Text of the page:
Excel app examples:

bar graph ex quick start ex

Sooo hopefully these pictures are not complicated for anyone, but it’s ok if they are since this might be new. Basically, the grey picture on the right is your monthly budget. The red box at the bottom next to “student loans” is the money you have left over after all of your monthly expenses to apply to your debt. My student loans are highlighted red because that is currently the debt of focus while I’m working on my debt snowball. The picture on the left is that amount in the red box, $1077 that is the proposed payment amount to your student loan debt of $32,400 and it shows you a comparison of how much interest you pay if you were to pay $1077 every month vs. just paying the minimum payment of $270.

Who doesn’t like to save money? The quicker I eliminate my student loans, the more money I save in the long run. Now, I don’t know about you, but I can think of A LOT of things that I can do with that $20,000 difference in interest that I would save if I pay off my loans ASAP. Let’s see…I could beef up my emergency fund, I could take my dream vacation to Bora Bora, and I could save up for a down payment on a house. Saving the difference in interest would allow me to do all three!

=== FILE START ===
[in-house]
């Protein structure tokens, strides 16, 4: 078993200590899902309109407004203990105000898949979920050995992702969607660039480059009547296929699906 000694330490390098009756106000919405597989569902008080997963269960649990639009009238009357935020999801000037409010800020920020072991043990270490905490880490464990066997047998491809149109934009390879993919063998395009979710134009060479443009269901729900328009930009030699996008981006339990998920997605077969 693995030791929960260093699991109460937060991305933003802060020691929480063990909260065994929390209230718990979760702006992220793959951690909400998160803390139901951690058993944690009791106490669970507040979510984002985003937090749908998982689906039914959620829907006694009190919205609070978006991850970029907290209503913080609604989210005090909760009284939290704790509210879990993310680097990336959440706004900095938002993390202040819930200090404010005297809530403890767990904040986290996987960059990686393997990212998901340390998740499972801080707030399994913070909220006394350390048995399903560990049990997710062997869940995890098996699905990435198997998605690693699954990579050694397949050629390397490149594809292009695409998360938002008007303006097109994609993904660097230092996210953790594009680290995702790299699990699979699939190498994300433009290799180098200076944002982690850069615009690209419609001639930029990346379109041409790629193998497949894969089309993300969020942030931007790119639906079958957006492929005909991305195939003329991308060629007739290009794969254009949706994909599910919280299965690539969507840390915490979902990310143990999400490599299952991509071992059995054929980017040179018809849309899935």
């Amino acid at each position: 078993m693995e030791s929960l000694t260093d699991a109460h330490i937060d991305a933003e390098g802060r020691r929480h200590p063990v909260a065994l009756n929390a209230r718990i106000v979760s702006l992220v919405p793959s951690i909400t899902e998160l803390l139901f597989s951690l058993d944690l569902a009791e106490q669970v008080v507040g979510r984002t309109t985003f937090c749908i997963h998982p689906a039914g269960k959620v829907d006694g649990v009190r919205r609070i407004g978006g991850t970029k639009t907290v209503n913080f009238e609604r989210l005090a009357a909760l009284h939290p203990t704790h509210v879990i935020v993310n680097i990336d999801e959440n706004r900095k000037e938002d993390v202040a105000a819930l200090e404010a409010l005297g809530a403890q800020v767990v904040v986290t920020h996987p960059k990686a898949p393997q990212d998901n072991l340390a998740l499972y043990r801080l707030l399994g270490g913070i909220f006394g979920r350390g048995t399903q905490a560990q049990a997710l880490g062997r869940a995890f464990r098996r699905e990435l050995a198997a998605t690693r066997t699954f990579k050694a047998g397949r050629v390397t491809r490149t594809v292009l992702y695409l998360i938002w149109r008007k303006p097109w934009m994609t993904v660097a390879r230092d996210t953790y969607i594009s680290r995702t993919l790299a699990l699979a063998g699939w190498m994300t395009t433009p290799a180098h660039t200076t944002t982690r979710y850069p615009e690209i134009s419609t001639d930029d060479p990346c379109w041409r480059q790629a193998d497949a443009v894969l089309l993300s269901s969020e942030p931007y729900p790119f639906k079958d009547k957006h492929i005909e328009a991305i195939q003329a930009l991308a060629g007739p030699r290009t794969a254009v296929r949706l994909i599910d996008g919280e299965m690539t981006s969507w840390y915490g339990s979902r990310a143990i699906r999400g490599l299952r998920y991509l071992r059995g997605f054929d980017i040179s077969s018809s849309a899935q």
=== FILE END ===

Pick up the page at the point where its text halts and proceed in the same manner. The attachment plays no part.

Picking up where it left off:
By the summer of 2017, I will head to Dave Ramsey Headquarters (Located on Mallory Lane 🙂 –coincidence? I think not) Anyway, I’m going to head to DR headquarters to do my debt free scream live on his radio show.

Mark my words, everyone!  March 30, 2017 is the day that my chains will be broken free!

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HOW I paid off $12,720 of debt in TEN months

I couldn’t believe it until I actually sat down a few weeks ago and calculated how much debt I’ve gotten rid of since I started this mission. Which is why I started this blog to make sure I keep it up until my balance is ZERO; and, if someone else gets inspired along the way, then it will all be worth it.  When I started, the mountain of debt that laid in front of me seemed impossible.  I was paying over $1,000 a month towards my debt! Today, I have now eliminated: car payments, credit card debt, attorney fees (I’m surprised she didn’t send me bills for her coffee each morning), and medical bills. So, how did I do it? I was committed to three not-so-secret secrets: